On January 16, trainer Rick Dutrow began the seventh year of an unprecedented 10-year license revocation, the result of a therapeutic drug overage and hypodermic syringes that were allegedly found inside his Aqueduct barn office.
According to a letter submitted to the New York State Gaming Commission by retired State Steward Steven Lewandowski dated NOV 24, 2019, Dutrow was found guilty based on “planted evidence” by state investigator Joel Leveson.
Lewandowski’s letter also was sent to the Queens District Attorney’s Office and two members of the New York Racing Association Board of Directors.
On January 9, the Queens DA’s Office re-opened its investigation. “A crime was committed at Aqueduct Racetrack and a man’s life and livelihood was taken from him,” said Dutrow attorney, Karen Murphy ESQ.
Murphy recently submitted a fourth application to the Gaming Commission. At this point, the Gaming Commission has yet to acknowledge receipt of those applications.
“When discussing Mr. Dutrow’s case during my time as the State Steward,” Lewandowski wrote in a letter to the NYSGC, “Mr. Braulio Baeza Jr., the NYRA Steward at the time… told me on numerous occasions that evidence against Mr. Dutrow was planted…
”NYRA was also involved in the search of Mr. Dutrow’s barn,” the letter goes on to state. “At no time [during my tenure] has any member of the Commission asked me for any background… I have detailed knowledge of this case as I was the Alternate State Steward at the time…”
Now retired, veteran NYRA investigator John MacDonnell later testified that Leveson lied as to MacDonnell’s instigating the investigation, and if [an investigator] were to find incriminating evidence, that “you tear the place apart, not leave the barn after 10 minutes.”
Lewandowski continued: “I state emphatically that his penalties for which he received ten years and a $50,000 fine do not equal the infractions that occurred. It was obvious, and still is, that this was a personal issue against Mr. Dutrow which did not merit the punishment he received.”
This issue comes at a time when the sport is facing serious challenges for myriad reasons, precipitated by a spate of catastrophic equine injuries at the 2018-2019 Santa Anita winter meet, which carried over to the 2019 Breeders’ Cup Classic in which Mongolian Groom suffered a fatal injury.
Not long after last season’s Santa Anita meet ended, Dr. Larry Bramlage, whose Rood & Riddle Equine facility is the official equine hospital and veterinary pharmacy of the Breeders’ Cup, wrote a letter to relevant parties on May 28, 2019:
“This is a reaffirmation of my remarks of several years ago during Rick Dutrow’s violation hearing,” stated Bramlage, widely regarded as one of the world’s leading equine surgeons.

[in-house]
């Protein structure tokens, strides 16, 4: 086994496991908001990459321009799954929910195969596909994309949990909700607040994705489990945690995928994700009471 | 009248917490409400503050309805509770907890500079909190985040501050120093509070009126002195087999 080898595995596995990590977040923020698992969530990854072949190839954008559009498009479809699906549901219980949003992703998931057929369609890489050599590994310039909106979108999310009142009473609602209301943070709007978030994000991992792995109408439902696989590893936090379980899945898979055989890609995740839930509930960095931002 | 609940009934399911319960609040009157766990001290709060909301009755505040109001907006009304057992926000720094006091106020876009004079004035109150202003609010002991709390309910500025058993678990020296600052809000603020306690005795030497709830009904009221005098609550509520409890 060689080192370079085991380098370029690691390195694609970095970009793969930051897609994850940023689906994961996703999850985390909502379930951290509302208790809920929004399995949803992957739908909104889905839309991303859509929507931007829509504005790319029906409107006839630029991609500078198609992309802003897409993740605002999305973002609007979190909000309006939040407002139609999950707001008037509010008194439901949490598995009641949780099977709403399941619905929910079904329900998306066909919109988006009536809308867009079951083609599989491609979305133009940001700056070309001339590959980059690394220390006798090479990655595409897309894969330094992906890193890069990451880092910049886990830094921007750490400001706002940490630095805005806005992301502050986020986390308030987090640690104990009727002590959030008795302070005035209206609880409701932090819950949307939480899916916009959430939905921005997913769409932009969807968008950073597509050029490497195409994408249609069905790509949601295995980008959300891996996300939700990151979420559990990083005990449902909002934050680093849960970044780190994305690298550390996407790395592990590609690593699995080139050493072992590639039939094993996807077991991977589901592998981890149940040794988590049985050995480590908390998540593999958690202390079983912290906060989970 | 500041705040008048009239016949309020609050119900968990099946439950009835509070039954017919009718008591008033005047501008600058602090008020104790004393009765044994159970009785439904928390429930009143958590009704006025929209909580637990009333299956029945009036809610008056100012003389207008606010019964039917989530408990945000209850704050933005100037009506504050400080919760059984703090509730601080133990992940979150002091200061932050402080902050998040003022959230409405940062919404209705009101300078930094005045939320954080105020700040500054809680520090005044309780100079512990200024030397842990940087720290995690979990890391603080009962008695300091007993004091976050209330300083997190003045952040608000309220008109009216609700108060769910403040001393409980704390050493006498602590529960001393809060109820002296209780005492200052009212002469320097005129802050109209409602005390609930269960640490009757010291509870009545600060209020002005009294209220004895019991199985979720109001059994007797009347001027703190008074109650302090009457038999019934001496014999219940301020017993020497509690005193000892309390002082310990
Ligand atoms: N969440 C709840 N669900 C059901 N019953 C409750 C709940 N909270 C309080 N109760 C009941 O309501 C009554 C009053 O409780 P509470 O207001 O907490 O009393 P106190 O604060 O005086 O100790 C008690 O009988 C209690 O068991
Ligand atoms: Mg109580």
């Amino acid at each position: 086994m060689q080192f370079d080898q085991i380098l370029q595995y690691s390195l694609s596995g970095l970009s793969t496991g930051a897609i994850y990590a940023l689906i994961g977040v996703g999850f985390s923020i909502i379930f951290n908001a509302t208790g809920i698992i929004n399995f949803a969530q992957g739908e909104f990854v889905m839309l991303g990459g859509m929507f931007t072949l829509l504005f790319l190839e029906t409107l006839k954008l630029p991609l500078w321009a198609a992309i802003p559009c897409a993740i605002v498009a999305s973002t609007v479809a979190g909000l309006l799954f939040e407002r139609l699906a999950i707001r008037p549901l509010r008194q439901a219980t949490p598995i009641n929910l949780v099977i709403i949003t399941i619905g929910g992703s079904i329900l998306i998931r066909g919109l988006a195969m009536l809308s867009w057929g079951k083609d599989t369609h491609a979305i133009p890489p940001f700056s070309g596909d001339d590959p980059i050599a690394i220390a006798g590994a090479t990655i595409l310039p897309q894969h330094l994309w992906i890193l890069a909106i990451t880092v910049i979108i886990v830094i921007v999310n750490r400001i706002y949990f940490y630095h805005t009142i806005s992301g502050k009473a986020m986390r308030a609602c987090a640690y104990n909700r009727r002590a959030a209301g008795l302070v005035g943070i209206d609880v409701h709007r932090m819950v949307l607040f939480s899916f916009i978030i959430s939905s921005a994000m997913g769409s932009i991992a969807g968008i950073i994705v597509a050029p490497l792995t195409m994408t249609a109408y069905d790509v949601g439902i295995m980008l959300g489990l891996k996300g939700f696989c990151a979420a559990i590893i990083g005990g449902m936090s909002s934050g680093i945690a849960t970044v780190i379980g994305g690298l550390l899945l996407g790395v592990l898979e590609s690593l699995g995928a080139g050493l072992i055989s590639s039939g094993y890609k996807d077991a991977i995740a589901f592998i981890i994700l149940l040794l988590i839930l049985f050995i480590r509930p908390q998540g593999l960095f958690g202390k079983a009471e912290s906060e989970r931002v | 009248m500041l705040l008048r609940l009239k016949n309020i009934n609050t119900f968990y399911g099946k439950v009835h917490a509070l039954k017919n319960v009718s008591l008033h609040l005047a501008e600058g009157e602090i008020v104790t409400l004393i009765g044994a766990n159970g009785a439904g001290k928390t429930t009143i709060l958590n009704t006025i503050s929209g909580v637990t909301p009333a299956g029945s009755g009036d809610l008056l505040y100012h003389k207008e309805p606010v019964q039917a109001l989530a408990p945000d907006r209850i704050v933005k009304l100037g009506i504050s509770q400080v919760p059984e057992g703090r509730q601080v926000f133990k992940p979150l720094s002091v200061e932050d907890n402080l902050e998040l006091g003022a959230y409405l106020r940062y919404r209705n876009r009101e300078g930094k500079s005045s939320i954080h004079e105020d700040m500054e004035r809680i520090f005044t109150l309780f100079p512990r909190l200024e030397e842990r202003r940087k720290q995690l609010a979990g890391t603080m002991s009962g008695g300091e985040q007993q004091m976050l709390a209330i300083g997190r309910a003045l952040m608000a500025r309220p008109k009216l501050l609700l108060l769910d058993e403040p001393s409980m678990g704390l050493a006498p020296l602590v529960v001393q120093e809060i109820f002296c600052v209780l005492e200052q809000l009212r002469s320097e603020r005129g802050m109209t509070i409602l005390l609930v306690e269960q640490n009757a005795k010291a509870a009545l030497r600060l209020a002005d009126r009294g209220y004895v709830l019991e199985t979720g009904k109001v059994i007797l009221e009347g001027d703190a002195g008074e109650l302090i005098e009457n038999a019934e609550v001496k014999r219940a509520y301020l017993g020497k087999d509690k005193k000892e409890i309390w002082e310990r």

“I still hold his record with us as a consulting and treating veterinary resource for his stable in high regard. To have trained as many horses at a high level for as long as he trained them and not have a single fatal injury on your record is a phenomenal testament to the care he gave his horses.”
During Santa Anita’s first full meeting in 2019, from winter through spring, there were a total of 37 equine fatalities. Prior Dutrow’s license revocation, his horses, numbering in the thousands, suffered no fatal injuries racing or training at any NYRA track for 11 consecutive years, confirmed by NYRA’s attending veterinarian when HRI’s investigative series first appeared in 2015.
“When we worked for him,” the Bramlage letter continued, “the horses were sent to us early in the course of their diseases before permanent damage had ensued… Not all trainers are as astute or as attentive to their horses’ issues as Rick Dutrow.
“His early intervention and willingness to treat at the highest level was truly noteworthy… When I laid out treatment recommendations his consistent response was always ‘we want to do this the best way’. He never requested any treatment options that were aimed at continued performance when it was against the best interest of the horse.
“Costs of treatment or disruption of planned schedules were never an issue. We consistently did it the ‘best way’. I think [the revocation] has made a point and I would support modification of the rest of his sentence.”
In summation, Lewandowski wrote: “There have been numerous trainers caught and prosecuted with drugs and/or syringes on the racetrack. The last trainer I am aware of was given a thousand dollar fine…
“There is a licensed trainer [and New York Thoroughbred Horsemen’s Association Board member] accused of purchasing inside information into entries. At least three racing officials from NYRA have lost their job and no action [was] taken against this individual [at that time].
“…When you use your authority against a licensee to this extent, it’s a gross miscarriage of justice to him and the racing industry as a whole. In this case, every individual involved with the decision to keep Mr. Dutrow out of racing is complicit…
“This miscarriage of justice has been abhorrent and should be corrected as soon as possible. I’m imploring you to mark his case as time served and allow Mr. Dutrow the ability to make a living in horse racing.
“Once again, I am available to answer any questions you might have.”
As was the case with attorney Murphy’s applications, nearly three months have passed since Lewandowski’s letter was sent. And, like Murphy, the retired Steward received no confirmation of receipt, never mind a response.
A state official has come forward with first-account information of wrongdoing and injustice. So what is New York State and the New York Racing Association hiding?
A man’s ability to make a living has been stolen, the result of a crime perpetrated against him.
In all this time, how could there not have been an investigation into this matter? Given evidentiary findings and first-hand testimony, seven years passed without an investigation. Why?